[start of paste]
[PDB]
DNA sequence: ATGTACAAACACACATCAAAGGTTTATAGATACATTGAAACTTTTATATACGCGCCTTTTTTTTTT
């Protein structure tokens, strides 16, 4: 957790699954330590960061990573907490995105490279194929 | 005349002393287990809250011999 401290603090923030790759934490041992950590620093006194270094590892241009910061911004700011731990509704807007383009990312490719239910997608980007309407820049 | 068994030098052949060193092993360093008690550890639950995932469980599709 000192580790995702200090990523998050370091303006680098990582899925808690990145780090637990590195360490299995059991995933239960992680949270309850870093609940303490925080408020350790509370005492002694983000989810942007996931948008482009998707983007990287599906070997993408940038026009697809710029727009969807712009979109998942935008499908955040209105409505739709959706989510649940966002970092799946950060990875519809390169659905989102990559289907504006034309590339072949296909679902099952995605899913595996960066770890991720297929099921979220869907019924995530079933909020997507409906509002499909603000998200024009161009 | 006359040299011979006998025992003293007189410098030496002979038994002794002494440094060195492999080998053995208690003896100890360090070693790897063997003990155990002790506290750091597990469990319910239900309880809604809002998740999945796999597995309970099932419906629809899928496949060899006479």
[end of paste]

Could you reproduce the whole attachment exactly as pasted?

[PDB]
DNA sequence: ATGTACAAACACACATCAAAGGTTTATAGATACATTGAAACTTTTATATACGCGCCTTTTTTTTTT
């Protein structure tokens, strides 16, 4: 957790699954330590960061990573907490995105490279194929 | 005349002393287990809250011999 401290603090923030790759934490041992950590620093006194270094590892241009910061911004700011731990509704807007383009990312490719239910997608980007309407820049 | 068994030098052949060193092993360093008690550890639950995932469980599709 000192580790995702200090990523998050370091303006680098990582899925808690990145780090637990590195360490299995059991995933239960992680949270309850870093609940303490925080408020350790509370005492002694983000989810942007996931948008482009998707983007990287599906070997993408940038026009697809710029727009969807712009979109998942935008499908955040209105409505739709959706989510649940966002970092799946950060990875519809390169659905989102990559289907504006034309590339072949296909679902099952995605899913595996960066770890991720297929099921979220869907019924995530079933909020997507409906509002499909603000998200024009161009 | 006359040299011979006998025992003293007189410098030496002979038994002794002494440094060195492999080998053995208690003896100890360090070693790897063997003990155990002790506290750091597990469990319910239900309880809604809002998740999945796999597995309970099932419906629809899928496949060899006479």